The following guidance from the Court with respect to section 16(1) of the FOIP Act is noteworthy:

  • Of the third party: The Court confirmed that the expression “of the third party” refers to the source of the information without necessarily requiring ownership in the strict sense. Information can be “of the third party” regardless of whether it was specifically requested by the public body or voluntarily provided and regardless of whether it was developed for the third party by outside consultants.
  • Supplied by the third party: Similar to its analysis of the expression “of the third party,” the Court rejected the notion that information ceases to be “supplied” by the third party once used in a negotiated agreement between the third party and the public body.
  • Supplied, explicitly or implicitly, in confidence: The Court opined that this component of section 16(1) of the FOIP Act is substantially a subjective test, such that “the perceptions of the parties on whether they intended to supply the information in confidence is of overarching importance” (paragraph 75). In the Court’s view, the Privacy Commissioner’s confidentiality analysis was affected by the inaccurate assumption that under the environmental appeals system, a mediated solution should result in public disclosure of the resulting document.

Lastly, the Court considered whether, as determined by the Privacy Commissioner, disclosure of the information provided by Imperial Oil was nonetheless authorized or required under an enactment of Alberta or Canada under section 16(3)(b). The Court agreed that disclosure of the information was permitted under a Ministerial Order of Alberta Environment. However, the Court upheld as reasonable Alberta Environment’s decision to withhold such information, referring to the evidence of both Alberta Environment and the Environmental Appeals Board that “disclosure would seriously undermine the mediation process commonly used to resolve environmental disputes” (paragraph 93).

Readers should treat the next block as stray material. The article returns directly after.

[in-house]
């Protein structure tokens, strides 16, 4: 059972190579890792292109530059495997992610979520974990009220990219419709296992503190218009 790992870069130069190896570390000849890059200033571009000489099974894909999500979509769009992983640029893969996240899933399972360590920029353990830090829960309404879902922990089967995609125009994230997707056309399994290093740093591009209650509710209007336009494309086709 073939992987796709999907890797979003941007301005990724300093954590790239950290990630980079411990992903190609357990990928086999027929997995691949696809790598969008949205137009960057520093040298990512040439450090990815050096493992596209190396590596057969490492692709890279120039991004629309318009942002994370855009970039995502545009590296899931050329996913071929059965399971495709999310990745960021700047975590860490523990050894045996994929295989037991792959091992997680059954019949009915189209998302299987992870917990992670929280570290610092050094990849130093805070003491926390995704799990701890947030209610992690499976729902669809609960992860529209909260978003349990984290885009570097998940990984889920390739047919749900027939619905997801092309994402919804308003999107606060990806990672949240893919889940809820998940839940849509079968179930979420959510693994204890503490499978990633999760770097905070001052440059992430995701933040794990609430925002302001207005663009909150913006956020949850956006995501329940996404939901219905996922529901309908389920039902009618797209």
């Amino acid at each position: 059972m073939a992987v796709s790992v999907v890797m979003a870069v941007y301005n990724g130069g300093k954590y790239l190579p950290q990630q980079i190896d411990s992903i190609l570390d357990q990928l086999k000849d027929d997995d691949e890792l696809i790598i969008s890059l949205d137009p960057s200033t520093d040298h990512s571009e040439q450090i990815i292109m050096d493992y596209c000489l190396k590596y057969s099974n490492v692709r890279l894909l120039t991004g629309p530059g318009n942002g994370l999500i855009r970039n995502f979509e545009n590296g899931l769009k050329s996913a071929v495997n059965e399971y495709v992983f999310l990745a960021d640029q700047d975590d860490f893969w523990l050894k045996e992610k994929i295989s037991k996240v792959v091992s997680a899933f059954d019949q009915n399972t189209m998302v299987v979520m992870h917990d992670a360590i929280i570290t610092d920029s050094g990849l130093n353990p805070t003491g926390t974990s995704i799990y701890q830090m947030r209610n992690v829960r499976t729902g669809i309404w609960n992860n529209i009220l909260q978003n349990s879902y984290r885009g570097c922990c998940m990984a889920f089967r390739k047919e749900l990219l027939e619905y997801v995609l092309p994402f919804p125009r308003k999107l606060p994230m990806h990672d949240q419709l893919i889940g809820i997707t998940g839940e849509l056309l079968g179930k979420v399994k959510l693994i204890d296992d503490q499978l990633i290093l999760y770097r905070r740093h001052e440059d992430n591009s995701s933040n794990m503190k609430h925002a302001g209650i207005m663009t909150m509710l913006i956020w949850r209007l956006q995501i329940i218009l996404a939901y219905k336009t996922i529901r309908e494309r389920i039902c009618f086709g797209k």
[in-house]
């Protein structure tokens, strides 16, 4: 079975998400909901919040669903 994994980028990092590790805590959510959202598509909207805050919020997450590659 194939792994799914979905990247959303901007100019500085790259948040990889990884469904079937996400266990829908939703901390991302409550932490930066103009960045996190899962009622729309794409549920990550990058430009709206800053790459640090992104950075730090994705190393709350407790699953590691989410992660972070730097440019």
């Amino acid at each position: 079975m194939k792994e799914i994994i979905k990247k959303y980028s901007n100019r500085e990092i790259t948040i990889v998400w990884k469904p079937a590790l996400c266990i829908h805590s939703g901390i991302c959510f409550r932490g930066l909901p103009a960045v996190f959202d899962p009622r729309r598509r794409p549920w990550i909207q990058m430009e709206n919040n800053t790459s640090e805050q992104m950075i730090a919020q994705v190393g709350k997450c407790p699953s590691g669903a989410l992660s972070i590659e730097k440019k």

The Court’s decision in Imperial Oil Limited v. Alberta (Information and Privacy Commissioner) offers valuable guidance both with respect to key issues of administrative law and the interpretation and application of the FOIP Act. With respect to the central issue of standing to appeal, the Court held that a statutory tribunal can only appeal from a judicial review order quashing its own decision where its jurisdiction is in question. Special considerations, which may arise where the statutory tribunal is the only party who can effectively advance issues on appeal, do not apply as a general rule.

Beyond this central issue, the further comments of the Court with respect to the appropriate standard of review, interpretation of words with an established legal meaning and the requirements of the specific exceptions to disclosure under the FOIP Act provide helpful insight with respect to the freedom of information regime in Alberta and potentially other Canadian jurisdictions with similar legislation.